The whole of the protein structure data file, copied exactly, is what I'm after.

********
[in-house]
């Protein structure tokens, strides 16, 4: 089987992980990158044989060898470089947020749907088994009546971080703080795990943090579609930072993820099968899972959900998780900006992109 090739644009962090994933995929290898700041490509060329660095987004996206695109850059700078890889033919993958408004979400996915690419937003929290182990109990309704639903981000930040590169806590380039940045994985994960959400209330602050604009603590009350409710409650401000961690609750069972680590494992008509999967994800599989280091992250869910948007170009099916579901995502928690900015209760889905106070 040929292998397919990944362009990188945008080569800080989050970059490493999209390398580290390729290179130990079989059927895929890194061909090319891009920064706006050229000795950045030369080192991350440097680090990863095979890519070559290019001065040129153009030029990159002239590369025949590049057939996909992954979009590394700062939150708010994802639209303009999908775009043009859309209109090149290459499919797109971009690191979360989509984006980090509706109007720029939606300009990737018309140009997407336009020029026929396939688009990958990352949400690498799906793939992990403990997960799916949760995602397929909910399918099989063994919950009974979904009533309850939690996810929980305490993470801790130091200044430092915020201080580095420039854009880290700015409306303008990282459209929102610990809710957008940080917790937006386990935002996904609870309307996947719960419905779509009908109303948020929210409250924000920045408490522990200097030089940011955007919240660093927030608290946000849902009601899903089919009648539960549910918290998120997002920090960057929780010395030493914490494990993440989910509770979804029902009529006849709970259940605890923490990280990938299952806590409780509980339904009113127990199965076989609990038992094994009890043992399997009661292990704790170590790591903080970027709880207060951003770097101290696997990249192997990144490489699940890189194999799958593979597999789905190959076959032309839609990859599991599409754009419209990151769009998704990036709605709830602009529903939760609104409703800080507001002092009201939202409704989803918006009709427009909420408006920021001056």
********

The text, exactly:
[in-house]
């Protein structure tokens, strides 16, 4: 089987992980990158044989060898470089947020749907088994009546971080703080795990943090579609930072993820099968899972959900998780900006992109 090739644009962090994933995929290898700041490509060329660095987004996206695109850059700078890889033919993958408004979400996915690419937003929290182990109990309704639903981000930040590169806590380039940045994985994960959400209330602050604009603590009350409710409650401000961690609750069972680590494992008509999967994800599989280091992250869910948007170009099916579901995502928690900015209760889905106070 040929292998397919990944362009990188945008080569800080989050970059490493999209390398580290390729290179130990079989059927895929890194061909090319891009920064706006050229000795950045030369080192991350440097680090990863095979890519070559290019001065040129153009030029990159002239590369025949590049057939996909992954979009590394700062939150708010994802639209303009999908775009043009859309209109090149290459499919797109971009690191979360989509984006980090509706109007720029939606300009990737018309140009997407336009020029026929396939688009990958990352949400690498799906793939992990403990997960799916949760995602397929909910399918099989063994919950009974979904009533309850939690996810929980305490993470801790130091200044430092915020201080580095420039854009880290700015409306303008990282459209929102610990809710957008940080917790937006386990935002996904609870309307996947719960419905779509009908109303948020929210409250924000920045408490522990200097030089940011955007919240660093927030608290946000849902009601899903089919009648539960549910918290998120997002920090960057929780010395030493914490494990993440989910509770979804029902009529006849709970259940605890923490990280990938299952806590409780509980339904009113127990199965076989609990038992094994009890043992399997009661292990704790170590790591903080970027709880207060951003770097101290696997990249192997990144490489699940890189194999799958593979597999789905190959076959032309839609990859599991599409754009419209990151769009998704990036709605709830602009529903939760609104409703800080507001002092009201939202409704989803918006009709427009909420408006920021001056």